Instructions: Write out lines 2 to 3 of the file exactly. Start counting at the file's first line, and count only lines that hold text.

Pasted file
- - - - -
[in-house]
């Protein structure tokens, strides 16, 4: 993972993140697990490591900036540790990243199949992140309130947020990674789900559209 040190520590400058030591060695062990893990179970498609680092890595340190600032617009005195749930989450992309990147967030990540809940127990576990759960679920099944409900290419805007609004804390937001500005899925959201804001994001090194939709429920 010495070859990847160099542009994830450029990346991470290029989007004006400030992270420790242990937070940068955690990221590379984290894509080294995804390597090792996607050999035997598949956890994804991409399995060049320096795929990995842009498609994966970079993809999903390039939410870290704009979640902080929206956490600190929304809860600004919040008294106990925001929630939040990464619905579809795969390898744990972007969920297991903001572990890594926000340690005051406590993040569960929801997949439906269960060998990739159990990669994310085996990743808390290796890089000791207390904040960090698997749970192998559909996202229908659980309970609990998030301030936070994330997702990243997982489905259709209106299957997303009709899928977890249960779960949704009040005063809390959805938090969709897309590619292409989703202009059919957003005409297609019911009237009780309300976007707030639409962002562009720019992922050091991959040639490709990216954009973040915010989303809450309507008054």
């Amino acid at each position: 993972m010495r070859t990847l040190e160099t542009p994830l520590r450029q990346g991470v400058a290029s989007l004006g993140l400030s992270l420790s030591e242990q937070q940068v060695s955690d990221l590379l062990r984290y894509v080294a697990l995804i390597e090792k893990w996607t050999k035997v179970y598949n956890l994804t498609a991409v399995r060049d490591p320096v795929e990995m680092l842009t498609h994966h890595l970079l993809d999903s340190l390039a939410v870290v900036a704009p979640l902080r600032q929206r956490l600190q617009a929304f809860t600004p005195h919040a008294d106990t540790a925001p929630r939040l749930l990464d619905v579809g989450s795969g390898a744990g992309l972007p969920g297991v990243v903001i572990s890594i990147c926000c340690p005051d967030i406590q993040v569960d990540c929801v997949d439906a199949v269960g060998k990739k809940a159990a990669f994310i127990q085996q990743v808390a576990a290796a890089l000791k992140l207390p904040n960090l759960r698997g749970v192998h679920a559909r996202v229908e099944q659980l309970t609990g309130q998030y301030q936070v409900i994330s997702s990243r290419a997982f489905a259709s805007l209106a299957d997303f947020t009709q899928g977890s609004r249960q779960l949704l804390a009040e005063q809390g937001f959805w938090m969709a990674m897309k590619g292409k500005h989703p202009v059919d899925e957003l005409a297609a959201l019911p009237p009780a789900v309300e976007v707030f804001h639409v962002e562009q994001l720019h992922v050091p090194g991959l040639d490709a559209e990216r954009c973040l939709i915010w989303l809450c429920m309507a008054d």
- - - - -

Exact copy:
């Protein structure tokens, strides 16, 4: 993972993140697990490591900036540790990243199949992140309130947020990674789900559209 040190520590400058030591060695062990893990179970498609680092890595340190600032617009005195749930989450992309990147967030990540809940127990576990759960679920099944409900290419805007609004804390937001500005899925959201804001994001090194939709429920 010495070859990847160099542009994830450029990346991470290029989007004006400030992270420790242990937070940068955690990221590379984290894509080294995804390597090792996607050999035997598949956890994804991409399995060049320096795929990995842009498609994966970079993809999903390039939410870290704009979640902080929206956490600190929304809860600004919040008294106990925001929630939040990464619905579809795969390898744990972007969920297991903001572990890594926000340690005051406590993040569960929801997949439906269960060998990739159990990669994310085996990743808390290796890089000791207390904040960090698997749970192998559909996202229908659980309970609990998030301030936070994330997702990243997982489905259709209106299957997303009709899928977890249960779960949704009040005063809390959805938090969709897309590619292409989703202009059919957003005409297609019911009237009780309300976007707030639409962002562009720019992922050091991959040639490709990216954009973040915010989303809450309507008054």
């Amino acid at each position: 993972m010495r070859t990847l040190e160099t542009p994830l520590r450029q990346g991470v400058a290029s989007l004006g993140l400030s992270l420790s030591e242990q937070q940068v060695s955690d990221l590379l062990r984290y894509v080294a697990l995804i390597e090792k893990w996607t050999k035997v179970y598949n956890l994804t498609a991409v399995r060049d490591p320096v795929e990995m680092l842009t498609h994966h890595l970079l993809d999903s340190l390039a939410v870290v900036a704009p979640l902080r600032q929206r956490l600190q617009a929304f809860t600004p005195h919040a008294d106990t540790a925001p929630r939040l749930l990464d619905v579809g989450s795969g390898a744990g992309l972007p969920g297991v990243v903001i572990s890594i990147c926000c340690p005051d967030i406590q993040v569960d990540c929801v997949d439906a199949v269960g060998k990739k809940a159990a990669f994310i127990q085996q990743v808390a576990a290796a890089l000791k992140l207390p904040n960090l759960r698997g749970v192998h679920a559909r996202v229908e099944q659980l309970t609990g309130q998030y301030q936070v409900i994330s997702s990243r290419a997982f489905a259709s805007l209106a299957d997303f947020t009709q899928g977890s609004r249960q779960l949704l804390a009040e005063q809390g937001f959805w938090m969709a990674m897309k590619g292409k500005h989703p202009v059919d899925e957003l005409a297609a959201l019911p009237p009780a789900v309300e976007v707030f804001h639409v962002e562009q994001l720019h992922v050091p090194g991959l040639d490709a559209e990216r954009c973040l939709i915010w989303l809450c429920m309507a008054d």